Deejaying with some of the world’s best has catapulted Roxy Cottontail to the foreground of her craft, proving she can hold her own not only in a DJ booth, but a recording studio as well.
by Kristie Bertucci
Photography by Tony Gale
Built an impressive reputation around the Big Apple’s club scene and is quickly rising in the electronic dance music ranks across the nation, thanks to her deejaying skills and sexy vocals. With an eclectic mix of friends that spans from Diplo, Chromeo, Spank Rock, electro-clash icon Larry Tee and more, Roxy’s ear for music and signature style, mashed with her roots in punk, electro, house, hip-hop, rock and reggae, have propelled her to the forefront of a powerful movement.
With her own Bunnyjawn label launching this fall, Roxy looks to add some fresh voices to the scene to further expand her takeover. But that’s not all this bombshell bunny has up her sleeves: Roxy Cottontail is looking for world domination, starting with female empowerment, and won’t stop until everybody is shaking their tails to her beats.
YRB: Was a career in entertainment your childhood goal?
Roxy: I was pretending I was Cyndi Lauper when I was six and dressing up like the part, so you could say I found my calling at a young age. My mom is a retired music teacher, so I had music around me all the time. When I was in high school I had a punk band called The Fox DeLuxe, which is where I think it all began. It finally became professional for me when I became roommates with Justine D. She was this big DJ/promoter in New York who did these infamous parties called “Motherfucker.” I then became a baby sub-promoter for her events and everything really took off from there.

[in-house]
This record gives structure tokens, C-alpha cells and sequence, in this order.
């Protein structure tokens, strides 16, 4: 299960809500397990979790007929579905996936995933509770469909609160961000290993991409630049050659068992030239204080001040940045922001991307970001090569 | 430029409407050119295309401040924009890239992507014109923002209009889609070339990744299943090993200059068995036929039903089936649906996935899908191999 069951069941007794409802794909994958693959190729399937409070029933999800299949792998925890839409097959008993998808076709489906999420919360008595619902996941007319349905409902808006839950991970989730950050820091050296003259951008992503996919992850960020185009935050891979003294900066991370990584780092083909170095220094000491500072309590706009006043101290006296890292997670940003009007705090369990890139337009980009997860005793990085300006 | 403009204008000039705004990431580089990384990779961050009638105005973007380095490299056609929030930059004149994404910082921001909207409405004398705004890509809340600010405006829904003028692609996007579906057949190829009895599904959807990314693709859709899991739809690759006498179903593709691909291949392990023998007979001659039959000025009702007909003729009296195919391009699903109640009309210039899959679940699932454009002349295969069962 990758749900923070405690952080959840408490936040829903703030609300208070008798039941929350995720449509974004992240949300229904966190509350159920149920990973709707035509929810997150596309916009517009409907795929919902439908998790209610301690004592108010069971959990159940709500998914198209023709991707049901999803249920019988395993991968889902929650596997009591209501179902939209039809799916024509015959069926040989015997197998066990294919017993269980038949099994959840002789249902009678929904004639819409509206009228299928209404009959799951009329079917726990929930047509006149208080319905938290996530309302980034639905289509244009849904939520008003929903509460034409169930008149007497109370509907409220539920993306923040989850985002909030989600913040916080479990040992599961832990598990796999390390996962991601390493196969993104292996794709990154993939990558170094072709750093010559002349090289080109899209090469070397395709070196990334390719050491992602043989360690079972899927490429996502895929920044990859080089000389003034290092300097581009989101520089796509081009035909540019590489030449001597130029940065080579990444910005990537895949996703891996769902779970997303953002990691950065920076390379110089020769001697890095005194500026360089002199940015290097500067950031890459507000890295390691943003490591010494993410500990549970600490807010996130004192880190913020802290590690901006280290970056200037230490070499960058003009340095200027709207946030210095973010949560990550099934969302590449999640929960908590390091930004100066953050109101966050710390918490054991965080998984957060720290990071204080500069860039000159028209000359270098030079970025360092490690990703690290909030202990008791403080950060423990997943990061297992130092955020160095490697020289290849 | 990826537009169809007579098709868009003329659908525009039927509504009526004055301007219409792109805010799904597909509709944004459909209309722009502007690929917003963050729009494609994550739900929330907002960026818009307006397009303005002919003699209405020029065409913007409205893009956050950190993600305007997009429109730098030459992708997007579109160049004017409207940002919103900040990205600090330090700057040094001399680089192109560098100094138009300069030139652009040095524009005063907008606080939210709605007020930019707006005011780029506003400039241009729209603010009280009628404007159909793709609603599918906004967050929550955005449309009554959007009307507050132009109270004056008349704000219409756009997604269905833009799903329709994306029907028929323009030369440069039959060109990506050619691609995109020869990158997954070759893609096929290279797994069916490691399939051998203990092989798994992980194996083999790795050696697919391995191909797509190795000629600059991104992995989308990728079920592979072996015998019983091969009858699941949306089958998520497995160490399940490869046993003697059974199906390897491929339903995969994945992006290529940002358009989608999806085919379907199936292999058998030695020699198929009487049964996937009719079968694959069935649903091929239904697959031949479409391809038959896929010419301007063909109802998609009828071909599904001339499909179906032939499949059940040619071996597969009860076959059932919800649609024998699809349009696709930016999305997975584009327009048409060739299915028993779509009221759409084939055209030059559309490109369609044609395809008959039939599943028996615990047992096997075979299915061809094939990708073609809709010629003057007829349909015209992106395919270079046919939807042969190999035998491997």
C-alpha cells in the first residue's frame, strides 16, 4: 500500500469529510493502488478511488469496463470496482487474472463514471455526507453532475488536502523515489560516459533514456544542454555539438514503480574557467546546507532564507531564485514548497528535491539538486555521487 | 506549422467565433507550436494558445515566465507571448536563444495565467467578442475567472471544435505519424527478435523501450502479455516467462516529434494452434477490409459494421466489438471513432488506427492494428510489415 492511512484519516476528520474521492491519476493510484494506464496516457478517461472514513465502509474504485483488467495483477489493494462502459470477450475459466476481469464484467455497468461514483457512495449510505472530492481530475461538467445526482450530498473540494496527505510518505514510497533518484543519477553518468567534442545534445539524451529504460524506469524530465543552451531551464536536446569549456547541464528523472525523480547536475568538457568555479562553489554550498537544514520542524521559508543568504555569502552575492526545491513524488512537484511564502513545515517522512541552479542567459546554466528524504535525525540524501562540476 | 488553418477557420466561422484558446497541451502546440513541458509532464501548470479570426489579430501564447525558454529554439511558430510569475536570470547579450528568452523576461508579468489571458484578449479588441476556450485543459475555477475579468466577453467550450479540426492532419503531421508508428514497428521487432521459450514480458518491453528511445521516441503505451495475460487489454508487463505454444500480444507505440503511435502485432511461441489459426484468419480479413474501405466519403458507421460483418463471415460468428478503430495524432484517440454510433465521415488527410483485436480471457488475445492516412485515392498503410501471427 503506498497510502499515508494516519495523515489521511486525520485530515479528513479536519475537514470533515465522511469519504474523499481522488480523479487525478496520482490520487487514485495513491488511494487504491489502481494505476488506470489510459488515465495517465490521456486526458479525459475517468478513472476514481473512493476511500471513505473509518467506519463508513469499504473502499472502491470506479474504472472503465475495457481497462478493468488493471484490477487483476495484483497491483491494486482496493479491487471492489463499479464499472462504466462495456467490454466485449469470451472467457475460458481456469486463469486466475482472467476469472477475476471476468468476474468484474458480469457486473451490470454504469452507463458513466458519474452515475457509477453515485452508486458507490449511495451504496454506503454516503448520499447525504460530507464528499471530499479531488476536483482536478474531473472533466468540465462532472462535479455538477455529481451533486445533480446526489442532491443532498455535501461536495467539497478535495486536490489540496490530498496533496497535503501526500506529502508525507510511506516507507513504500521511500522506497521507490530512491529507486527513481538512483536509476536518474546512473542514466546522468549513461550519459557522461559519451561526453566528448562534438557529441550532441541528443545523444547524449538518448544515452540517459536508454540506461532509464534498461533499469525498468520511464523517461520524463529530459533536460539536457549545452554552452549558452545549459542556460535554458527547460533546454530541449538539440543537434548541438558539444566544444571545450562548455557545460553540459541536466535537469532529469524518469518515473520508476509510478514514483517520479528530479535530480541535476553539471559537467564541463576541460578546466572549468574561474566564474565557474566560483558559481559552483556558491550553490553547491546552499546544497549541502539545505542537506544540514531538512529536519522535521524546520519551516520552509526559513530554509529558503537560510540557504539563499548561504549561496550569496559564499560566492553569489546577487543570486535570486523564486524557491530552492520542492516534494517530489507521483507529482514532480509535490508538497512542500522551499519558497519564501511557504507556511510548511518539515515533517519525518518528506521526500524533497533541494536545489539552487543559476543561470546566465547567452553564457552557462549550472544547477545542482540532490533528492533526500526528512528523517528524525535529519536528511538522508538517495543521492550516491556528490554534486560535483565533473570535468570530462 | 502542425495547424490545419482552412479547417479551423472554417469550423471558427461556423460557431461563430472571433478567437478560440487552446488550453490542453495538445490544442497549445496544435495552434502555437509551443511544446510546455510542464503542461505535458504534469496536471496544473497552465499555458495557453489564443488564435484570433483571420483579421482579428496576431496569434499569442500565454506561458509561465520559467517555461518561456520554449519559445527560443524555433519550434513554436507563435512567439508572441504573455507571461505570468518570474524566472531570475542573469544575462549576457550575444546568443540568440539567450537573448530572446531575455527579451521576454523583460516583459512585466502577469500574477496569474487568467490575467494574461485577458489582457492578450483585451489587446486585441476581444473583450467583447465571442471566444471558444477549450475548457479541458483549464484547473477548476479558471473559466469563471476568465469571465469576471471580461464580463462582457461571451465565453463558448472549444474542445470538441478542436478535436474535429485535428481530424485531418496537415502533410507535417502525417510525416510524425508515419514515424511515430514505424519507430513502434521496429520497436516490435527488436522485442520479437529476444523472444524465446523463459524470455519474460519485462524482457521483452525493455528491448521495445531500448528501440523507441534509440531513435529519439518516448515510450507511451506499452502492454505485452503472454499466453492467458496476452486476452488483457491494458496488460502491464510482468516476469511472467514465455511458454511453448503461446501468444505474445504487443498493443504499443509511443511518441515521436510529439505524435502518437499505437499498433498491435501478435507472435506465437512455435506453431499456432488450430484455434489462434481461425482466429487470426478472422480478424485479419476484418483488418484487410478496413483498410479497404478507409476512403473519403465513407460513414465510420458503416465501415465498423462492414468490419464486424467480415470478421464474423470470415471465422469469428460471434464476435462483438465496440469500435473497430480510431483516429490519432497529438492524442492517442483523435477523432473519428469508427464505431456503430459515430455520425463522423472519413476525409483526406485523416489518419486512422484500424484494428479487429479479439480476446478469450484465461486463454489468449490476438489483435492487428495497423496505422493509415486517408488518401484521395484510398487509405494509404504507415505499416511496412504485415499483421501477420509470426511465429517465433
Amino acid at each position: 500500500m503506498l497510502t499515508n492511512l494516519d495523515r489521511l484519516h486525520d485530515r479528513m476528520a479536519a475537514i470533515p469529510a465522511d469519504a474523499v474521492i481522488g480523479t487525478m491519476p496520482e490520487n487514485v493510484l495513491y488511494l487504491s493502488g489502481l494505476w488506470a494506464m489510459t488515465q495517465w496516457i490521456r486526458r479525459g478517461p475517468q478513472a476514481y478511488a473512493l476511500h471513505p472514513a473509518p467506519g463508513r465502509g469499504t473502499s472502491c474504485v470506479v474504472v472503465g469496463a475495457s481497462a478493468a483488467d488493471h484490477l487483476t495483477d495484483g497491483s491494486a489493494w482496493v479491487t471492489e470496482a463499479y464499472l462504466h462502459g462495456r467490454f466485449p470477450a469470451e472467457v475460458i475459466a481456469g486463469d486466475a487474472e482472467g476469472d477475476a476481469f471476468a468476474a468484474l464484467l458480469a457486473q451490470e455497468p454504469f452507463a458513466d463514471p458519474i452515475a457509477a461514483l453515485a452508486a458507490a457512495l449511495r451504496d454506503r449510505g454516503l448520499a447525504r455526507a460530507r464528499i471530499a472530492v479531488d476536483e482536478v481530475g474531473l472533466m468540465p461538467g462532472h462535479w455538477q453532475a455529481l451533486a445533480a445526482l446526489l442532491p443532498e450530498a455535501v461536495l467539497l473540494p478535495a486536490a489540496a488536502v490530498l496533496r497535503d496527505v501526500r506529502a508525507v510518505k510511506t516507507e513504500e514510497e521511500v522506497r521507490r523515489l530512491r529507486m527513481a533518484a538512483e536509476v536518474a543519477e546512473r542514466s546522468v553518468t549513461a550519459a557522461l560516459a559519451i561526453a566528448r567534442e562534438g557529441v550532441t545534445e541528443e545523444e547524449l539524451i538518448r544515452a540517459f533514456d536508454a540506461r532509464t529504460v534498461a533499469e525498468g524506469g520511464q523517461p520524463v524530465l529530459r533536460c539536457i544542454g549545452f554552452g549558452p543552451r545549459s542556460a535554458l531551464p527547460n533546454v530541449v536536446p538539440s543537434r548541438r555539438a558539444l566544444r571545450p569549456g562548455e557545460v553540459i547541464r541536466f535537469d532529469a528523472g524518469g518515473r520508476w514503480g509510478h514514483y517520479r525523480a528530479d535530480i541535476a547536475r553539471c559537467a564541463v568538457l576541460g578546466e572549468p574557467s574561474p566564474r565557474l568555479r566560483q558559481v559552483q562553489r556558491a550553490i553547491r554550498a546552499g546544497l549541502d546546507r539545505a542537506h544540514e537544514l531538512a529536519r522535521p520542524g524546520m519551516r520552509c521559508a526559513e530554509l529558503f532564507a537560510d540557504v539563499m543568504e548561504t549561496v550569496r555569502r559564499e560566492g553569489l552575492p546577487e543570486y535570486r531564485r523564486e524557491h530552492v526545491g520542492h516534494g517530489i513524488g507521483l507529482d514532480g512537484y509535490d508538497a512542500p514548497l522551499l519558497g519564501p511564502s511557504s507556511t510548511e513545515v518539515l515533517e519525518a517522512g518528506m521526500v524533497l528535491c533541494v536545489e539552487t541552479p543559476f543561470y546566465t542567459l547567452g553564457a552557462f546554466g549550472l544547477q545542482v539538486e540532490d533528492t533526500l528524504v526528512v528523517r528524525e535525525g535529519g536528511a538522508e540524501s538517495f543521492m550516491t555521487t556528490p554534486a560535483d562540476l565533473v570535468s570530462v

YRB: How did you end up becoming “Roxy Cottontail?”
Roxy: It comes from my fascination with rabbits because they’re very maternal and mysterious. And then cottontail is a good way to refer to your booty. I have a mild ass obsession and I just thought the name was really cute.
YRB: When did you start producing your own events?
Roxy: After 9/11, I moved to Philly and met Diplo, Spank Rock and Amanda Blank. I lived there for 10 months but then got bored and moved back to N.Y.C. But I loved the whole party scene out there that they had created and brought it back with me in 2003. During that time, I was doing design work for a beauty packaging company and throwing my own events at night on a weekly basis. I then was given the chance to do special one-off parties and nights with big acts like Chromeo, all my music friends from Philly and various other artists.
YRB: How did you go from promoting to becoming a DJ?
Roxy: After producing events for so long and being in that scene, I realized that I had a pretty good record collection and a good ear for music, so I decided to try deejaying in, like, 2005. I did parties with a friend on Thursdays and I asked him if I could practice at the venue when nobody was around. He was like, ‘Yeah, sure.’ I started practicing there because I couldn’t afford the equipment, and then it started slowly but surely, and I booked dates out of town to DJ. I eventually quit my day job as a designer and decided to do the music thing full-time. After that it just took off.